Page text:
HWB Team by Team Preview

As professional players are preparing to take the field in Hawaii, take some time to see who is playing there, and who's worth watching, both from America and from Japan.


Affiliations: Atlanta Braves, Baltimore Orioles, Cleveland Indians, Hokkaido Nippon Ham Fighters, Pittsburgh Pirates, Rakuten Golden Eagles, Toronto Blue Jays, Yomiuri Giants

Team Strengths: Honolulu will be this year's power hitting team. Led by Blue Jays outfielder Ryan Patterson, the team has several hitters with pop, including Japanese outfielders Atsushi Ugumori and Yoshiyuki Kamei. The team may also be the local favorite, with Atlanta's 1B Kala Ka'aihue and Cleveand's Rodney Choy Foo (both Hawaiian natives) on the team. (Ka'aihue's older brother, Kila Ka'aihue, is on West Oahu's squad).

Prospects Worth Watching: Patterson, a 4th round pick by the Blue Jays, started his pro career strong, but faltered to a degree after a mid-season callup to Double-A. His pop shows some promise. Atlanta's 3B Eric Campbell is another power hitter, after hitting 22 home runs in the South Atlantic League this year, and 18 in 66 games at short season ball in 2005. Campbell doesn't strike out often and has solid speed.

Players From Japan: Ugumori is a highly rated left fielder in Japan, while fellow outfielder Kamei is recovering from a fractured rib suffered this spring and has some pop. Ken Kato was one of Japans top high school catchers in 1998, but hasn't established himself so far in the pros.

Get To Know: Pittsburgh's Brian Bixler, a 2nd round pick in 2004, has moved slowly but steadily through the system. After splitting time in High-A and Double-A this season, Bixler showed improvement in his plate discipline, and showed smaller improvements in other areas. He's looking to cap off a strong year that has put him on the map.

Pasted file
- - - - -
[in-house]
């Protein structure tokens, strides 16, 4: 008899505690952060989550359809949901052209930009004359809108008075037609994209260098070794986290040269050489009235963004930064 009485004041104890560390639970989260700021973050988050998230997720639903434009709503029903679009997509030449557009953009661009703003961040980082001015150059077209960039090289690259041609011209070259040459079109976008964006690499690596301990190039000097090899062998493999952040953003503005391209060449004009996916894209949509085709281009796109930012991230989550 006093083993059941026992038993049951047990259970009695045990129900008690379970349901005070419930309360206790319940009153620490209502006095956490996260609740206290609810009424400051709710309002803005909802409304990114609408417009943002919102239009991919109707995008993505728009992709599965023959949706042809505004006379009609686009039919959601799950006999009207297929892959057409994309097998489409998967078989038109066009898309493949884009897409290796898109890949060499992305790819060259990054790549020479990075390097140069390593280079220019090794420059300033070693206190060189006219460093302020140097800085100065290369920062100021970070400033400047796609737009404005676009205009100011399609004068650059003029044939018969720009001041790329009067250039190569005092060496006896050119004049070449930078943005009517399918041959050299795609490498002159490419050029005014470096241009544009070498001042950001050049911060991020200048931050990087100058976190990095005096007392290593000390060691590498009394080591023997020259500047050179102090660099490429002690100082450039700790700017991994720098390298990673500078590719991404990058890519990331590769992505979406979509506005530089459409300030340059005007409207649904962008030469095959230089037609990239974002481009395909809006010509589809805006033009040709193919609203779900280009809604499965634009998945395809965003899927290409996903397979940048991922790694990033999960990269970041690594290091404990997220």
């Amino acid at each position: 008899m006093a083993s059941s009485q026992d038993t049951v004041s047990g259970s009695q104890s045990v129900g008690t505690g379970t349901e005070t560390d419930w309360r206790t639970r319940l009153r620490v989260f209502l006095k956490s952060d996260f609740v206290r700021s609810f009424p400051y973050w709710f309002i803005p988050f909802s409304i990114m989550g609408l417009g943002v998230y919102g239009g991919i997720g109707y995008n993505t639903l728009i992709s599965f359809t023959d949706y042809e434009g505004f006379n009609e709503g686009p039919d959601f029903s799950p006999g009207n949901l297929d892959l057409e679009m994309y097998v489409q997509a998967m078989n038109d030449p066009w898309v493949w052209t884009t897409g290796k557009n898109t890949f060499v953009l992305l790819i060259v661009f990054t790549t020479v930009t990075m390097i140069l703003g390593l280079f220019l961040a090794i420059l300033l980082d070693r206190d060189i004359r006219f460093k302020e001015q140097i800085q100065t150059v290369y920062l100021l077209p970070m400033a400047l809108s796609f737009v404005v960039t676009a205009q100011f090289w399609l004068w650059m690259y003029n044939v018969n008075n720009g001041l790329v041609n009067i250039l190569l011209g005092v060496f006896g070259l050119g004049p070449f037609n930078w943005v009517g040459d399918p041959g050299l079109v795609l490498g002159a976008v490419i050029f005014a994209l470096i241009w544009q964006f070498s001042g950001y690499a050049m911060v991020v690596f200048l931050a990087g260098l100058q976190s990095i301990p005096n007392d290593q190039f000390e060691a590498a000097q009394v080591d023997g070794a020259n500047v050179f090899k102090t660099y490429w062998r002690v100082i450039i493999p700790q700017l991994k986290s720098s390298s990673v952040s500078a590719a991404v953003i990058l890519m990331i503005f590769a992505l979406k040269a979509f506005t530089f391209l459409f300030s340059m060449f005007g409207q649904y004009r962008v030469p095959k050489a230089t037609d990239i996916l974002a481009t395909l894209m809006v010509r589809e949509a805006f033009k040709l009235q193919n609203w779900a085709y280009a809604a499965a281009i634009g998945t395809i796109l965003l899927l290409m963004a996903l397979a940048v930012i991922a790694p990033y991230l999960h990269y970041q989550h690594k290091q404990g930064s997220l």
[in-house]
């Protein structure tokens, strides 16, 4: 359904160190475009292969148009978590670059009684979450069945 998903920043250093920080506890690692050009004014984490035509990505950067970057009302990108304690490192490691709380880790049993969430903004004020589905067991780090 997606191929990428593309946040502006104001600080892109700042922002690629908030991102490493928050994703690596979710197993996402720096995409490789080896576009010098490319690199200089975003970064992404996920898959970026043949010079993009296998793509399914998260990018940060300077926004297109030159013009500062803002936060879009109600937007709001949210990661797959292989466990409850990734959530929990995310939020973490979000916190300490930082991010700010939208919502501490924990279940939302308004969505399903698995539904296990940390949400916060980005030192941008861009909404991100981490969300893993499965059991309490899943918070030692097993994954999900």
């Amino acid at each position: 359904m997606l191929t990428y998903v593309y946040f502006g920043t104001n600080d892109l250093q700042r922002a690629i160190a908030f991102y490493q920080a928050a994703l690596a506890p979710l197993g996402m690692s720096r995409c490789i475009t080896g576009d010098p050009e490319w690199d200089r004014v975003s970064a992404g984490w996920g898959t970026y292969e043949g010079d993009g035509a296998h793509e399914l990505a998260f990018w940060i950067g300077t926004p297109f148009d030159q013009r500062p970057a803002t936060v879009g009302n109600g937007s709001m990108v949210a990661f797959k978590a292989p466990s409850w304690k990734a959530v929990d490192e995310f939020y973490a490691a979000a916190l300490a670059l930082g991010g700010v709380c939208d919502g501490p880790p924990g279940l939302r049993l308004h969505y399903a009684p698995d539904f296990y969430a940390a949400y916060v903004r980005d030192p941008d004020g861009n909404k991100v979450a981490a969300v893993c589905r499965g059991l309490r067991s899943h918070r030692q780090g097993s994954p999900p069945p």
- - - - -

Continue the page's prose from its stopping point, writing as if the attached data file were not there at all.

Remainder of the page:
Affiliations: Chiba Lotte Marines, Chicago Cubs, Chunichi Dragons, Houston Astros, Los Angeles Dodgers, Milwaukee Brewers, New York Mets, Seibu Lions

Team Strengths: The outfield is particularly strong. Speedy Darren Ford and Lorenzo Cain from the Brewers system will do a good job of setting the table. Meanwhile, Xavier Paul from the Dodgers system could do a lot of driving them in.

Prospects Worth Watching: Ford was the South Atlantic League's 2nd most prolific basestealer with 69 in 84 attempts. Dodgers' reliever Wesley Wright got hit a little after a callup to Double-A, but can get plenty of strikeouts.

Players From Japan: This is not a team with a lot of high level prospects from Japan. Keisuke Hayashi from the Marines, however, leads a pitching staff with 6 Japanese pitchers that should be quite interesting to watch against American hitters.

Get To Know: Kenley Jansen, catcher from the Dodgers. Jansen, signed from the island of Curacao, had an encouraging debut in the Gulf Coast League as a 17 year old in 2005, but regressed repeating the league this year. He has some power in his bat, which could be unlocked at any time, although he may not stay at catcher. He's also known to locals, as he played on the Curacao team that was defeated by the local Hilo team in the Senior League Baseball World Series in 2003.


Affiliations: Colorado Rockies, Florida Marlins, Fukuoka Softbank Hawks, Hanshin Tigers, San Francisco Giants, Seattle Mariners, Washington Nationals